Holcomb orders inspection of toxic material from Ohio

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Indiana Gov. Eric Holcomb (IL file photo)

Gov. Eric Holcomb said Thursday he is ordering third-party testing of hazardous materials being transported from the East Palestine, Ohio, train derailment to a landfill in Putnam County.

The state is contracting with Minnesota-based Pace Labs, which has a location in Indianapolis, to test for “dangerous levels of dioxins” in the toxic materials.

The U.S. Environmental Protection Agency said Monday  some of the contaminated chemicals from the site would be shipped to a landfill in Roachdale, which is operated by Indianapolis-basted Heritage Environmental Services.

Other materials from the site were being shipped to an incinerator in Grafton, Ohio.

On Tuesday, the governor said he objected to the decision and expressed frustration with finding out about the move through a press conference.

In a statement Thursday, Holcomb said sampling of the toxic material would begin Friday.

“All of us can agree that we should do everything within our control to provide assurance to our communities,” said Holcomb. “This testing is the next necessary step. Since making this decision, we have informed the EPA and the site operator urging them to coordinate closely with this 3rd party laboratory to carry out this important testing.”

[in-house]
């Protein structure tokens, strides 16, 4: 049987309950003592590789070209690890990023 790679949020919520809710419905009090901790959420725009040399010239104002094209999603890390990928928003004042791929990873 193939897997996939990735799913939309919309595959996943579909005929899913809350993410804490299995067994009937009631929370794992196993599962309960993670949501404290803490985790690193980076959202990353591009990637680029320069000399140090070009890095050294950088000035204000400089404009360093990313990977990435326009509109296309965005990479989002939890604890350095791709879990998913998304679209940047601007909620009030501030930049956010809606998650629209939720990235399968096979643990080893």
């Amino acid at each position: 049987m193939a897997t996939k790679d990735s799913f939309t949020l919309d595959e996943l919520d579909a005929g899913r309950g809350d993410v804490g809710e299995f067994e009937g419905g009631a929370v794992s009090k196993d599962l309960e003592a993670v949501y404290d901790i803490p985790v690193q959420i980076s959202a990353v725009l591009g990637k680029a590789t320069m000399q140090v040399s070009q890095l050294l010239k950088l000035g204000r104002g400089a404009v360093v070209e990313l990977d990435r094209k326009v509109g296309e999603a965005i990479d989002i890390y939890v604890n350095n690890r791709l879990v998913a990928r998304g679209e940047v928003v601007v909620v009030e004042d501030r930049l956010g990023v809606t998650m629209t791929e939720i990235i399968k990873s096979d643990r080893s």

The governor’s order comes on the same day the EPA announced it would require railroad operator Norfolk Southern to test the materials for dioxins.

“If dioxins are found at a level that poses any unacceptable risk to human health and the environment, EPA will direct the immediate cleanup of the area as needed,” the agency said in a news release. “In addition, EPA will require Norfolk Southern to conduct a background study to compare any dioxin levels around East Palestine to dioxin levels in other areas not impacted by the train derailment.”

The train derailment occurred Feb. 3 in the Ohio city, located near the Pennsylvania border.

In a March 1 update on the EPA’s website, the agency said it has conducted 578 home reentry screenings and is continuing air monitoring, adding there have been “no exceedances for residential air quality standards, and outdoor air quality remains normal.”

A public meeting with federal, state and local officials was scheduled for Thursday night, with representatives from Norfolk Southern expected to attend.

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